Greater love has no one than this: to lay down one’s life for one’s friends. ~John 15:13

Few can know the feeling of actually being in a situation faced with the decision to sacrifice their life for their friends. Each and every service member has taken on that burden; some have put themselves within the reach of enemy fire time and time again. Those who have been injured in the line of duty wake up each and every day itching to join their friends in the fight once again.

In a story of true heroism, raw emotion, and genuine love, Chaplain Justin Roberts shares the stories of his unit as they spent a year in Afghanistan. “It’s not a movie about soldiers, it’s a movie about my friends and what they did,” Roberts said. “These aren’t uniforms, they aren’t statistics, they aren’t numbers – these are my friends. People I’m proud to know.”

How to be an Infantry Chaplain

Like most soldiers, Chaplain Roberts learned valuable lessons from a First Sergeant (1SG). Upon his arrival at “No Slack,” then 1SG Randy Wright was leading his soldiers in such a way that demanded respect and response. “He truly loved and cared for his soldiers, and they would do anything for him,” Roberts said. “He was the crusty, foul-mouthed version of what a Chaplain should be.” And so Roberts followed in Wright’s footsteps, emulating his strong but caring leadership.

The history of the Chaplain Corps was made on the front lines, being with soldiers in battle, holding their hands when they lay dying. Roberts felt the only way to truly be connected with his soldiers was to be there with them, and Wright agreed. 1SG told him he needed to go out with each platoon at least once and to be at the front line of each major event to do “your chaplain stuff.” Combined with advice from a platoon sergeant-turned-infantry chaplain, Roberts grabbed his camera and followed his soldiers.

“A bad chaplain has clean boots, a good chaplain has muddy boots and an infantry chaplain has bloody boots. Be an infantry chaplain.” This advice from a former mentor spurned Roberts into action, and he encourages other Chaplains to follow this example.

The Mission Continues

While the original purpose of compiling the images and film from deployment into No Greater Love was to bring healing to himself and his No Slack soldiers, Roberts has no intention of stopping there. “Being able to come together with everyone was incredibly healing and really tough,” he said. But now it’s time to take that healing process and help others. Roberts’ plan is two-fold: a suicide prevention program within the military that actually works and financial support for veteran organizations.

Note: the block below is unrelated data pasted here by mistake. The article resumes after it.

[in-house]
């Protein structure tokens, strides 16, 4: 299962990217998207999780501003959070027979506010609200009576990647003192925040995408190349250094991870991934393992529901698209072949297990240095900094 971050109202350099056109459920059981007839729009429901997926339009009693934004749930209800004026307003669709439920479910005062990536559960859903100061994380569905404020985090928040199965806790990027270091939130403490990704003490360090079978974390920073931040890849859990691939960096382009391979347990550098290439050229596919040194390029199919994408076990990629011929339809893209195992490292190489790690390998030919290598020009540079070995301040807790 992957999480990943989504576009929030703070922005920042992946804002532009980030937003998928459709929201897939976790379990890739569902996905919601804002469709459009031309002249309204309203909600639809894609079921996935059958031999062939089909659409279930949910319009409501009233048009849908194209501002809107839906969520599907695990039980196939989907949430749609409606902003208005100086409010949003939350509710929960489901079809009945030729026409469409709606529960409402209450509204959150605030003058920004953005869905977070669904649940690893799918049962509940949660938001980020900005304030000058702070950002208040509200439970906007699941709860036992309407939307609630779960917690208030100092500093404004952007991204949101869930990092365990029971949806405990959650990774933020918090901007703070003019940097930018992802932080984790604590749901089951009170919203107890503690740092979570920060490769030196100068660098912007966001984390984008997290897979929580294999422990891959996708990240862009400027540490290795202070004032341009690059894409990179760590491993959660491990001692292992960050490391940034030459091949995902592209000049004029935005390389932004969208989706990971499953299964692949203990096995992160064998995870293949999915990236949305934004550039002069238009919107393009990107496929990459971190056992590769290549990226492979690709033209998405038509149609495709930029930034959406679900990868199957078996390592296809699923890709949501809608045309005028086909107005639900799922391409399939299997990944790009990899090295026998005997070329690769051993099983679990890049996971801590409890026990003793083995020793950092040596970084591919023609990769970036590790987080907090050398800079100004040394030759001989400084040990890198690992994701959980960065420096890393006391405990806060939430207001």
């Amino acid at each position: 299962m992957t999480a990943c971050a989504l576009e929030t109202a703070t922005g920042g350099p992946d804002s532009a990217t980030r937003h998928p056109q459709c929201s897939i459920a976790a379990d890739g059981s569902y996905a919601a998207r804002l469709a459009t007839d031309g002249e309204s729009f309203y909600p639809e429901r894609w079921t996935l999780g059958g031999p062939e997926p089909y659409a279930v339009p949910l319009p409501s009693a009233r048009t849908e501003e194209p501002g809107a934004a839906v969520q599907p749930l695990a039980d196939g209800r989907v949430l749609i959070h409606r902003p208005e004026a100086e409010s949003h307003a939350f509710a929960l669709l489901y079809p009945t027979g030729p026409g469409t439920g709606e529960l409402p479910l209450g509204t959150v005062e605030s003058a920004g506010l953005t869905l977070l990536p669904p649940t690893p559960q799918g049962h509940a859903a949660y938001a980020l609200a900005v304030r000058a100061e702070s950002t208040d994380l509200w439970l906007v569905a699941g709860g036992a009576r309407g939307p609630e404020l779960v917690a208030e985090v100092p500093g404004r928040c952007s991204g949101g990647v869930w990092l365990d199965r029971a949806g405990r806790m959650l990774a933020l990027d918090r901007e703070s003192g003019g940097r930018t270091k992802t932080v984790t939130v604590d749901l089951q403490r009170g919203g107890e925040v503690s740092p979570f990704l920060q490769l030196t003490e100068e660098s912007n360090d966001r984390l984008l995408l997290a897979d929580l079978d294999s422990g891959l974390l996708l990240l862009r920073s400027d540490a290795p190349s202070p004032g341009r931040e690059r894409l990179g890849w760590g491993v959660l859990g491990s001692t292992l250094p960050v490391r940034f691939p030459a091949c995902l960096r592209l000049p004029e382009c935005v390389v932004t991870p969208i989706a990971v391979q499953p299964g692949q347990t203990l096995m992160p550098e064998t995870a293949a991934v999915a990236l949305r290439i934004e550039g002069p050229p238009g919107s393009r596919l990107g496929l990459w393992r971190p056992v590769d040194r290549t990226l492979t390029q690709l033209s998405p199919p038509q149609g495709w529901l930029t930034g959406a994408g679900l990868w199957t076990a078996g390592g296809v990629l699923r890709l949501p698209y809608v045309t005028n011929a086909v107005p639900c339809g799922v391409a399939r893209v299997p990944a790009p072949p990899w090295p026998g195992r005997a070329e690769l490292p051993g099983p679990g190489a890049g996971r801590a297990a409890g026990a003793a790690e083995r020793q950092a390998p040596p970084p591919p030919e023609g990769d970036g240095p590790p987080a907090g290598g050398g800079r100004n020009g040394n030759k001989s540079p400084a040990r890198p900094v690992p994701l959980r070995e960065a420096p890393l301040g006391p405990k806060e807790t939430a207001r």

“My second day on the job in 2009 at No Slack we had a suicide in the unit,” Roberts said. “Then we had one the next week. And a month later. We had suicide attempts and cases of suicidal ideations at least once a week for the first six months. Something had to change.”

The Army loves their PowerPoint training, and for some methods of training, it is effective. For suicide awareness and prevention, it’s not. The evidence is easy to see since, after 16 years of this methodology, suicide rates are still increasing. When Roberts decided to do something about it in 2009, he started to see a difference.

“Guys aren’t going to talk about their feelings over a cup of tea, but they will over an activity,” he said. Roberts set out to develop relationships and connections between his soldiers so they would feel comfortable talking to each other. “If we’re willing to die for each other over there, what are we willing to do for each other here at home?”

Roberts admits it’s hard for outsiders to understand the culture. It’s hard for spouses and family members to understand what their soldiers went through. So it falls on the relationships developed within these units. It ultimately, Roberts believes, falls to leadership to start the conversation. If the alpha in the relationship stands up and invites others to talk about their hardships, offers himself as a listening ear, the rest of them will respond, Roberts explained.

I watched this documentary with my active duty soldier husband, and we were both blown away. I knew immediately that others needed to see this. Sharing these stories opens the door to conversations within military marriages, military families, and outside of the gates.

Are you ready to watch and learn? To hear the rough stories of men at war? To support them when they come home? Start by watching No Greater Love.

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